Analysis of a very low tare mass wagon concept for intermodal freight
thesisposted on 29.10.2020, 00:00 by Shah Nafis AhmadShah Nafis Ahmad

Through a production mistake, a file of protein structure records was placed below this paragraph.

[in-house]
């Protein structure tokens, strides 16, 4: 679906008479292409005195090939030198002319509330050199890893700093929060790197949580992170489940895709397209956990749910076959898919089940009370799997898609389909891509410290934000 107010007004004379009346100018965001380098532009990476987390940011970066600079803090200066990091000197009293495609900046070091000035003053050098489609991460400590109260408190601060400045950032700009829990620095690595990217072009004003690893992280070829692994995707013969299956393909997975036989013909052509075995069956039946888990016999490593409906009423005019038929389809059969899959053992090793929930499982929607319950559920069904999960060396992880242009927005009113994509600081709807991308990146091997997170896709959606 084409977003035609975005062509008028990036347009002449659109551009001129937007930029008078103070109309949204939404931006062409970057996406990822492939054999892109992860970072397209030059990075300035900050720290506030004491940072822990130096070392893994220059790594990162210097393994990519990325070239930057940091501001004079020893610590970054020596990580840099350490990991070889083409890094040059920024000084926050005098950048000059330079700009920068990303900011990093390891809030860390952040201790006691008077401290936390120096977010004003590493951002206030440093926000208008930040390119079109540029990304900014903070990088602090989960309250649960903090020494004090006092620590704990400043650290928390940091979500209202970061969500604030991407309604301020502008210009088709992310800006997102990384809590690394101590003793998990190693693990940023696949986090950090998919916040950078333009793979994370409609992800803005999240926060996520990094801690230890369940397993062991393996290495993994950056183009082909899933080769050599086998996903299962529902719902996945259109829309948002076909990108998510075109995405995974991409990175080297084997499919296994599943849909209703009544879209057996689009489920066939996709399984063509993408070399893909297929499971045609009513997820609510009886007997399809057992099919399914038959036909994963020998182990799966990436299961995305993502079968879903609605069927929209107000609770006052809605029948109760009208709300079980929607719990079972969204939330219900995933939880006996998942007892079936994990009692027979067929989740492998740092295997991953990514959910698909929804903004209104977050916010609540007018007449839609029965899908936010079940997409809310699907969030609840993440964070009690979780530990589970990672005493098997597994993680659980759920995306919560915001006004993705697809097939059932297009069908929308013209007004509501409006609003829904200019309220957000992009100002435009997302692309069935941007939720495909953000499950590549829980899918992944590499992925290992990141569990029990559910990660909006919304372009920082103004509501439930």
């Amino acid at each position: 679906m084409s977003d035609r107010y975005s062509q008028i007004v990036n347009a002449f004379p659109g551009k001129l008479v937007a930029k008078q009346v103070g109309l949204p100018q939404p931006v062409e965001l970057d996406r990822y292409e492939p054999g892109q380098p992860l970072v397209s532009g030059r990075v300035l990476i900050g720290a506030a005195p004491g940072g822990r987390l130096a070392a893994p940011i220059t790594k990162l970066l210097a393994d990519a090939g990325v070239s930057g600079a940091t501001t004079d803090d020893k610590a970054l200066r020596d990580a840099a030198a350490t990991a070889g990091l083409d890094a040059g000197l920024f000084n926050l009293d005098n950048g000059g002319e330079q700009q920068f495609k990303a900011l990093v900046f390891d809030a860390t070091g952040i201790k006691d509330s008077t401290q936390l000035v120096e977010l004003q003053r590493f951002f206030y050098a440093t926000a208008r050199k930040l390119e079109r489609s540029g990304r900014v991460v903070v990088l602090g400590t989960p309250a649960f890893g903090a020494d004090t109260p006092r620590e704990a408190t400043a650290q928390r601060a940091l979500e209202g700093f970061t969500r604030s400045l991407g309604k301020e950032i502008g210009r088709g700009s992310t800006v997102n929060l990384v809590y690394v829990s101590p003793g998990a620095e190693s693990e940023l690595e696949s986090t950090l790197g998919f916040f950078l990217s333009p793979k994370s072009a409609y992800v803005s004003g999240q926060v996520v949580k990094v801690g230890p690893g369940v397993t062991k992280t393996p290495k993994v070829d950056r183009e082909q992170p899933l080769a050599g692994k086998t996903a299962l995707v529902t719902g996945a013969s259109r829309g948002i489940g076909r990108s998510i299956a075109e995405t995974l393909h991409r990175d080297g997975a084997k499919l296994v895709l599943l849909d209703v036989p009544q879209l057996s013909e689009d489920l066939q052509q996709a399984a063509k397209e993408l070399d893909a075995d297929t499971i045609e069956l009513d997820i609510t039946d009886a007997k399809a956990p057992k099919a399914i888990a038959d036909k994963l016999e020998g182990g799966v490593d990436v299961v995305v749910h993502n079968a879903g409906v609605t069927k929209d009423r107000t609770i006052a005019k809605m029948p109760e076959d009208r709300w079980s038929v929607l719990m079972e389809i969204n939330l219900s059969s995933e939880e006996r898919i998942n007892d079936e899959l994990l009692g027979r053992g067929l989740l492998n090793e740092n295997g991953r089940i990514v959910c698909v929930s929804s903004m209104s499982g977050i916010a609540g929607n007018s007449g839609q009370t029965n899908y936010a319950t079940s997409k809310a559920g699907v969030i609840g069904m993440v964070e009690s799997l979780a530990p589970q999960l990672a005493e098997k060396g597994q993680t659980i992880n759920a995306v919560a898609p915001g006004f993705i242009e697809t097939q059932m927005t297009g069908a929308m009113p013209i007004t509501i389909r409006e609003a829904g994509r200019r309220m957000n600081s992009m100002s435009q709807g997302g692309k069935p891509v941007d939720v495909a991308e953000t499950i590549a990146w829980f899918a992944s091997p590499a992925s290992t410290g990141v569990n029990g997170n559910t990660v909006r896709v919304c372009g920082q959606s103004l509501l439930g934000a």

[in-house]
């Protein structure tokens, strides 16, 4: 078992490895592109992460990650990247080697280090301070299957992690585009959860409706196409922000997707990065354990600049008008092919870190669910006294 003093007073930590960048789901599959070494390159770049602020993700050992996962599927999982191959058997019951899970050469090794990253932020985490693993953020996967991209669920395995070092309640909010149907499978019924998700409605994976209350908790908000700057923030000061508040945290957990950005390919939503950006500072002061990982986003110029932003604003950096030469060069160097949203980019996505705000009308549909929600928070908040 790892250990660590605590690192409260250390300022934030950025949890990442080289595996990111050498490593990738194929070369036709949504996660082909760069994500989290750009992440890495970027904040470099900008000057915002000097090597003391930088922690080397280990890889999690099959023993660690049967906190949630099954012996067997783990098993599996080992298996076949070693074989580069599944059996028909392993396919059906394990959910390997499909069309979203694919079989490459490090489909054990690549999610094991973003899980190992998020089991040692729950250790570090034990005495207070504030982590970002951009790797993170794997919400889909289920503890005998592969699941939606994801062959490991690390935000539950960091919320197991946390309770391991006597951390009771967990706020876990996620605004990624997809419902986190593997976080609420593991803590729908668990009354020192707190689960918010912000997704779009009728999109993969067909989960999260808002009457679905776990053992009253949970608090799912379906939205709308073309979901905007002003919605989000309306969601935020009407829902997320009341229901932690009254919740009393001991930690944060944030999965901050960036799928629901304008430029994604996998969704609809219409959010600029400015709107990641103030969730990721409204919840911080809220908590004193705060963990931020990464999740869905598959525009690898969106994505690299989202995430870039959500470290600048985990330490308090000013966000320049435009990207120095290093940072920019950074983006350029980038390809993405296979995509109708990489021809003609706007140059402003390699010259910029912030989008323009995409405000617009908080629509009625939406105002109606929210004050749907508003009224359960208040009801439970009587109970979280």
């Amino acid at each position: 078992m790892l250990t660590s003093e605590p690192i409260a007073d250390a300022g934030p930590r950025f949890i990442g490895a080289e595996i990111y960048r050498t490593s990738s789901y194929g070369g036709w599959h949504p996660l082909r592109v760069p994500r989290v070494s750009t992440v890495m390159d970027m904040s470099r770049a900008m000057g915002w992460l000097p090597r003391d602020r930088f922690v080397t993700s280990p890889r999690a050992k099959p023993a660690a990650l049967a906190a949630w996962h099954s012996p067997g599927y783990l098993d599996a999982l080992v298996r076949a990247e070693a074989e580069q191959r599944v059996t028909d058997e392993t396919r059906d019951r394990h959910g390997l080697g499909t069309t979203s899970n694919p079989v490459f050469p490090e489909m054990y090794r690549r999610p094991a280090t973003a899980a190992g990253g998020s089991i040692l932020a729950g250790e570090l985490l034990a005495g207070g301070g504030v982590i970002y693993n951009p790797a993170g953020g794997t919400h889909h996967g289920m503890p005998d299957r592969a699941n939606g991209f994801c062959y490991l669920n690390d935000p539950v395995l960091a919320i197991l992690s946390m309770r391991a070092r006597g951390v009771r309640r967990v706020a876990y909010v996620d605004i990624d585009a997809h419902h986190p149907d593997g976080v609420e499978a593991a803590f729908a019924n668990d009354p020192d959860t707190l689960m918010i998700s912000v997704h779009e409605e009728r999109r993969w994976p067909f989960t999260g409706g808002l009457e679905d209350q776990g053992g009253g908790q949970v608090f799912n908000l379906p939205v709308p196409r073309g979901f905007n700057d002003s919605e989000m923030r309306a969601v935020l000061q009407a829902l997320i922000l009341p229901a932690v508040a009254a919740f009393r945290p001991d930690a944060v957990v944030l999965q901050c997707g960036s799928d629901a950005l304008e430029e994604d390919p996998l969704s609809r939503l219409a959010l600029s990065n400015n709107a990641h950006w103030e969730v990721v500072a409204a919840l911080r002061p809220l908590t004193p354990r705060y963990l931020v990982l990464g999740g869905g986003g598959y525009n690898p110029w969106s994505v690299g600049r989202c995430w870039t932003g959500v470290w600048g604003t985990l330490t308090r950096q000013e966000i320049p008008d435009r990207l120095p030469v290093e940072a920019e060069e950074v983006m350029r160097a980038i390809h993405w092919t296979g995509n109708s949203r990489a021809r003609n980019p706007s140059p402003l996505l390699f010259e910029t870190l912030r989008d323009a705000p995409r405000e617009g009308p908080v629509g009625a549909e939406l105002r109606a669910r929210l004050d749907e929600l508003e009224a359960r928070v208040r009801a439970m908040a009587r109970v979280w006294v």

The empty weight or tare load of railway freight wagons is significant compared to the gross load (13-43% of the gross load) which not only reduces the possibility of carrying a higher payload but also increases the energy consumption per payload tonne hauled. One way to reduce the energy consumption per tonne payload is to reduce the tare load. One possibility of lowering the tare load is to reduce the number of components such as a bolster, sideframes, and axles. A two-axle wagon compared to a bogied wagon creates a possibility to reduce tare by up to 4-5t on a two-axle configuration. The fewer components on a two-axle wagon, however, result in inferior dynamic performance such as low critical hunting speed, poor curving ability, greater vehicle response to short irregularities etc, so, in spite of having low tare, the two-axle wagons are not as popular as the bogied wagons. To take advantage of the lower tare mass of a two-axle wagon, a new concept wagon was conceptualised as a wagon with maximum axle load (~41 tonnes) and with enough load space to ensure a 80 tonne gross mass. The developed concept resulted in a wagon with a deck length of ~19.8m that allows carrying three 20’, or a 20’ and a 40’, or a 65’ container. The axle spacing (13.8m), overhang length (3m), tare mass (8t) and gross mass (80t) of the developed concept wagon is considerably different to the normal two-axle wagon. The challenge then was to design a suspension that would pass dynamics and roadworthiness tests. It was reasoned that as the developed concept wagon was a new and radical concept, a more rigorous test approach to dynamic testing should be added to the normal tests and acceptance parameters in railway standards. A more rigorous test approach was developed which included consideration of test track defect lengths based on bogie centre distance (BCD) and resonance conditions for the cyclic track defects. The consideration of resonance condition requires developing equivalent amplitudes of track defects corresponding to the wavelengths in the track which are multiples of bogie centre distance for the cyclic bounce, pitch and roll track defects. Using the more rigorous testing regime an innovative axle suspension was developed and refined to a design with three stages consisting of a conventional leaf spring, and the UIC link suspension in series with two multi-stage coil springs. It was also necessary to add longitudinal stiffness to improve axle yaw stability and hunting speed. The resulting design showed excellent stability with a critical speed of 204km/h and the multi-stage suspension allowed for negotiation of isolated lateral, vertical and long twist track defects as per AS7509 up to the defect band F of the ARTC track geometry standard. The short twist tests were however problematic. The resultant concept requires a smaller short twist track defect limit (8mm over 2m) than the defect band G of ARTC track geometry standard. The developed concept performed satisfactorily on track spectra up to FRA class 6 track. Finally, the energy consumption of the developed wagon concept was evaluated and compared with similar capacity wagons such as RQTY, sgns60 and double stack container wagons in a train simulation. The energy saving ranged from 6 to 12% across various operating scenarios.